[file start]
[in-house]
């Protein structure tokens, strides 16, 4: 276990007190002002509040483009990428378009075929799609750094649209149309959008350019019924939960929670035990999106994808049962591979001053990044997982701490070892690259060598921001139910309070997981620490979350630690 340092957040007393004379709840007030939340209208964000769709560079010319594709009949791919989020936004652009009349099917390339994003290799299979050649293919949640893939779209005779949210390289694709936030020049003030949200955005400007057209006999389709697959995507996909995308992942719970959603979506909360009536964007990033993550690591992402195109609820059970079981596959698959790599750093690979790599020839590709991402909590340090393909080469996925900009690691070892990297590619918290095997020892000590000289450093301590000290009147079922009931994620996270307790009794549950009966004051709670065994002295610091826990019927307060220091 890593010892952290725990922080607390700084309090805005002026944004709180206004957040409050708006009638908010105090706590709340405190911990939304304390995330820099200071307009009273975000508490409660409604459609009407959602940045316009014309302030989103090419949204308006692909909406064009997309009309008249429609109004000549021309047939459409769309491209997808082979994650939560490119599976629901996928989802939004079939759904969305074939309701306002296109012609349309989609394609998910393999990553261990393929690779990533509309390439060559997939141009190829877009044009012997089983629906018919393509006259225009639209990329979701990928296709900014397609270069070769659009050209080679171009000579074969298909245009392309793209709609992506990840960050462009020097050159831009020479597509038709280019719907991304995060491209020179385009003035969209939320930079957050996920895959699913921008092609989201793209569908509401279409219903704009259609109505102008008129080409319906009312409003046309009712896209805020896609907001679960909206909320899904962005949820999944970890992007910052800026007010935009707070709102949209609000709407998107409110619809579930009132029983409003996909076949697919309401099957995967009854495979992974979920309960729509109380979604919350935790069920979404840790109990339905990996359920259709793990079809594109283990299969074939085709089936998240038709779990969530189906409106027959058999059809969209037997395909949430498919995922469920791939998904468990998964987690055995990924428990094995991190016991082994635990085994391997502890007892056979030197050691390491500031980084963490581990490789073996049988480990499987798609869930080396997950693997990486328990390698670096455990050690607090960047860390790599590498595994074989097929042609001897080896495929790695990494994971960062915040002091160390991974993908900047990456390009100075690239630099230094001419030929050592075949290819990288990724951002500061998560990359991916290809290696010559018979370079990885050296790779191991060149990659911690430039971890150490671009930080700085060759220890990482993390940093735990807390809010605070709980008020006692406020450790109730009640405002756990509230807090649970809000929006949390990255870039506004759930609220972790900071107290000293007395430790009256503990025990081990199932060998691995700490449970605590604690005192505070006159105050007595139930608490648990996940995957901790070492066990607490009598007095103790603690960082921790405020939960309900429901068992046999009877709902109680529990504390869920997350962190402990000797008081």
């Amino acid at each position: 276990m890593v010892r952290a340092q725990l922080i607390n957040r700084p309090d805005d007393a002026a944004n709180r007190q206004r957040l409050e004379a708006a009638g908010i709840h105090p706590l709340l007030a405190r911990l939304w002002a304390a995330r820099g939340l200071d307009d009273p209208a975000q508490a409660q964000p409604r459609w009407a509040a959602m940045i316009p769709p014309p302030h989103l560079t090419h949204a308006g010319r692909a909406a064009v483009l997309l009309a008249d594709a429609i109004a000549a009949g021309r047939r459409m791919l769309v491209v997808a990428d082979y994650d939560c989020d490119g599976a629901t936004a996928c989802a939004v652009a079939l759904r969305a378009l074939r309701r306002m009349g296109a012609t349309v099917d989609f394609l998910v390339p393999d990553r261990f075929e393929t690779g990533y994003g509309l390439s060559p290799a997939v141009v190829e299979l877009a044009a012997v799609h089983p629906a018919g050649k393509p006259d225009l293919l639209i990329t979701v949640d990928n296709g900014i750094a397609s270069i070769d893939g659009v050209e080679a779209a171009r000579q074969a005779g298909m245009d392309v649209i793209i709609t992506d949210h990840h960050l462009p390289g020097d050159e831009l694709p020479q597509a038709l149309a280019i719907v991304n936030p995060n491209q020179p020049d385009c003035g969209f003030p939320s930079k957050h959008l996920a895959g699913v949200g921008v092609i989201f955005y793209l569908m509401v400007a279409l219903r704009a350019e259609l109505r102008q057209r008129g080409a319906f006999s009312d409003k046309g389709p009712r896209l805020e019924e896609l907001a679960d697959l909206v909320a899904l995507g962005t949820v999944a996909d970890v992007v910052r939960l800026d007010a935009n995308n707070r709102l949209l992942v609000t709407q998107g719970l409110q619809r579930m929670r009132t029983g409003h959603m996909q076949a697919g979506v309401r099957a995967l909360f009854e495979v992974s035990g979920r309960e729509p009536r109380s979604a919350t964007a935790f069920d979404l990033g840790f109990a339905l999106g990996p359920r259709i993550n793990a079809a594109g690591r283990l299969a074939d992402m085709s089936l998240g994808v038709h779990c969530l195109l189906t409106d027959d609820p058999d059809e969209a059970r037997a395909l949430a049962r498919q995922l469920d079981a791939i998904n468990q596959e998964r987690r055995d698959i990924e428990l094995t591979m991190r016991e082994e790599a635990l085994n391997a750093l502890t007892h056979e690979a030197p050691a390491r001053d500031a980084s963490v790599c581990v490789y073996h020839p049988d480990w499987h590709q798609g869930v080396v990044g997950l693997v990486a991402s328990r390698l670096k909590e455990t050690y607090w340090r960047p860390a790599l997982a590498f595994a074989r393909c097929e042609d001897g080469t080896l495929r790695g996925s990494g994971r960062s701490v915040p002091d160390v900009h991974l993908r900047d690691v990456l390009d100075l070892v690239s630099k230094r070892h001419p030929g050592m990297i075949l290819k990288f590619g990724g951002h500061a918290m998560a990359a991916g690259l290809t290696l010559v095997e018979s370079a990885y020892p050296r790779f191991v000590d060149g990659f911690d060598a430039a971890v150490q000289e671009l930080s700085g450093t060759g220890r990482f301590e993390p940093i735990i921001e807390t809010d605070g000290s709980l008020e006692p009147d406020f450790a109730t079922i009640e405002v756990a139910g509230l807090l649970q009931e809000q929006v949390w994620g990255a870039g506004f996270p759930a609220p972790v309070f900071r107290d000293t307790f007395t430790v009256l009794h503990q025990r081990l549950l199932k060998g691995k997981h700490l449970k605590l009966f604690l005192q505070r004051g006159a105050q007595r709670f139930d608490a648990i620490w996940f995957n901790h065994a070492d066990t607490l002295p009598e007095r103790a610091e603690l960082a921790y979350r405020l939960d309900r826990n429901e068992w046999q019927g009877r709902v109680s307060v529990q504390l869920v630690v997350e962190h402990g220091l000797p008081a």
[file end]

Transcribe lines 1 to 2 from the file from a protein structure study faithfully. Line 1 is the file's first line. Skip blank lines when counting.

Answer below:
[in-house]
């Protein structure tokens, strides 16, 4: 276990007190002002509040483009990428378009075929799609750094649209149309959008350019019924939960929670035990999106994808049962591979001053990044997982701490070892690259060598921001139910309070997981620490979350630690 340092957040007393004379709840007030939340209208964000769709560079010319594709009949791919989020936004652009009349099917390339994003290799299979050649293919949640893939779209005779949210390289694709936030020049003030949200955005400007057209006999389709697959995507996909995308992942719970959603979506909360009536964007990033993550690591992402195109609820059970079981596959698959790599750093690979790599020839590709991402909590340090393909080469996925900009690691070892990297590619918290095997020892000590000289450093301590000290009147079922009931994620996270307790009794549950009966004051709670065994002295610091826990019927307060220091 890593010892952290725990922080607390700084309090805005002026944004709180206004957040409050708006009638908010105090706590709340405190911990939304304390995330820099200071307009009273975000508490409660409604459609009407959602940045316009014309302030989103090419949204308006692909909406064009997309009309008249429609109004000549021309047939459409769309491209997808082979994650939560490119599976629901996928989802939004079939759904969305074939309701306002296109012609349309989609394609998910393999990553261990393929690779990533509309390439060559997939141009190829877009044009012997089983629906018919393509006259225009639209990329979701990928296709900014397609270069070769659009050209080679171009000579074969298909245009392309793209709609992506990840960050462009020097050159831009020479597509038709280019719907991304995060491209020179385009003035969209939320930079957050996920895959699913921008092609989201793209569908509401279409219903704009259609109505102008008129080409319906009312409003046309009712896209805020896609907001679960909206909320899904962005949820999944970890992007910052800026007010935009707070709102949209609000709407998107409110619809579930009132029983409003996909076949697919309401099957995967009854495979992974979920309960729509109380979604919350935790069920979404840790109990339905990996359920259709793990079809594109283990299969074939085709089936998240038709779990969530189906409106027959058999059809969209037997395909949430498919995922469920791939998904468990998964987690055995990924428990094995991190016991082994635990085994391997502890007892056979030197050691390491500031980084963490581990490789073996049988480990499987798609869930080396997950693997990486328990390698670096455990050690607090960047860390790599590498595994074989097929042609001897080896495929790695990494994971960062915040002091160390991974993908900047990456390009100075690239630099230094001419030929050592075949290819990288990724951002500061998560990359991916290809290696010559018979370079990885050296790779191991060149990659911690430039971890150490671009930080700085060759220890990482993390940093735990807390809010605070709980008020006692406020450790109730009640405002756990509230807090649970809000929006949390990255870039506004759930609220972790900071107290000293007395430790009256503990025990081990199932060998691995700490449970605590604690005192505070006159105050007595139930608490648990996940995957901790070492066990607490009598007095103790603690960082921790405020939960309900429901068992046999009877709902109680529990504390869920997350962190402990000797008081």